Throughout his career as a poet and playwright, William Shakespeare was no stranger to utilizing various forms of real-life (Richard III, Julius Caesar) and artistic inspiration for his work. Of all his works, The Tempest has perhaps the most mysterious and undeterminable origin; there is no clear real-world parallel, nor is there an obvious play preceding The Tempest that Shakespeare clearly reworked.
Critics have many different suggestions as to where Shakespeare's inspirations from The Tempest originate. One possible source is a play by the German playwright Jacob Ayrer, titled His Fair Sidea. The Tempest and His Fair Sidea share a number of plot similarities, though minor, that seem noteworthy. However, His Fair Sidea did not receive publication until well after The Tempest's premiere, and as a result, it can be surmised that Shakespeare's knowledge of the play would have been minimal at the time of his writing of The Tempest.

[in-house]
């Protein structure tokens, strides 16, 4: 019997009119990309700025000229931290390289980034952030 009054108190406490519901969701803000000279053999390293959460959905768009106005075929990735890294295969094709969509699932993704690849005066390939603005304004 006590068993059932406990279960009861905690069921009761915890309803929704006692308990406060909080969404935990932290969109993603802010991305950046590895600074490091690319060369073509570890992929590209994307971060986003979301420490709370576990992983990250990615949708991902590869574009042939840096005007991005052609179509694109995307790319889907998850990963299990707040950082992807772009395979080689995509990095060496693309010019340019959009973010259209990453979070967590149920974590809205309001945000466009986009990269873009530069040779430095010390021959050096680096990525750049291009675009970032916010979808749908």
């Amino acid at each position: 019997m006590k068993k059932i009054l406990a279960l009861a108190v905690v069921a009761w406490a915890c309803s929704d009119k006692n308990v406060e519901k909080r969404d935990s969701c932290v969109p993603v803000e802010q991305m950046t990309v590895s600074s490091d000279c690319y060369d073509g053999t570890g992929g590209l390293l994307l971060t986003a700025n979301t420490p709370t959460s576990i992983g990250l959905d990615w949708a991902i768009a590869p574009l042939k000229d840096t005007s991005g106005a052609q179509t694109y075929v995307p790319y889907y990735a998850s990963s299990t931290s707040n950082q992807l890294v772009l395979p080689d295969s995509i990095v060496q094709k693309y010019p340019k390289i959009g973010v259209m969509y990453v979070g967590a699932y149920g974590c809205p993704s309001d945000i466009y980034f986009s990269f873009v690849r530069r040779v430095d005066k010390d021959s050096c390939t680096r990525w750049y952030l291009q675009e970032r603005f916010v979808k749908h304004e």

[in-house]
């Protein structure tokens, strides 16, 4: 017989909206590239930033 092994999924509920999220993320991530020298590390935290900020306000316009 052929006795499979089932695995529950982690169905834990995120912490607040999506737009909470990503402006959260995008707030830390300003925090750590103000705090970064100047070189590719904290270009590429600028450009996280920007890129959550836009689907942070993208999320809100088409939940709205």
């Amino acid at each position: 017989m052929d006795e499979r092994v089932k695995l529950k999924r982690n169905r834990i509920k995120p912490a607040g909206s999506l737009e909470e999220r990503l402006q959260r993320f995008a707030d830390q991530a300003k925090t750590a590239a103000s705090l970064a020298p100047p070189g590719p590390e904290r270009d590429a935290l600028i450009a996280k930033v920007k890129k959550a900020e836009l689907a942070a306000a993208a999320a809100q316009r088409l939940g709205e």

Another possible source is the real-life shipwreck of two English ships in the Bermudas in 1609. After running into a massive storm (similar to the titular Tempest), these ships were essentially lost at sea for several months. Eventually, the ships were located and all the passengers aboard were found alive. Interestingly, several seamen aboard these ships were acquaintances of Shakespeare and quite likely gave lurid descriptions of their shipwreck.
As always, Shakespeare's work was influenced in part by the culture and society in which he lived. This can be seen clearly in his careful characterization of Prospero as a rational and scientific magician. By avoiding making Prospero an occultist or a black magic-practicing wizard, Shakespeare avoided significant controversy.
As a whole, The Tempest is perhaps Shakespeare's play of the most mysterious origin. It seems as though Shakespeare had a wide number of influences while writing The Tempest, with no single source standing out significantly over the others.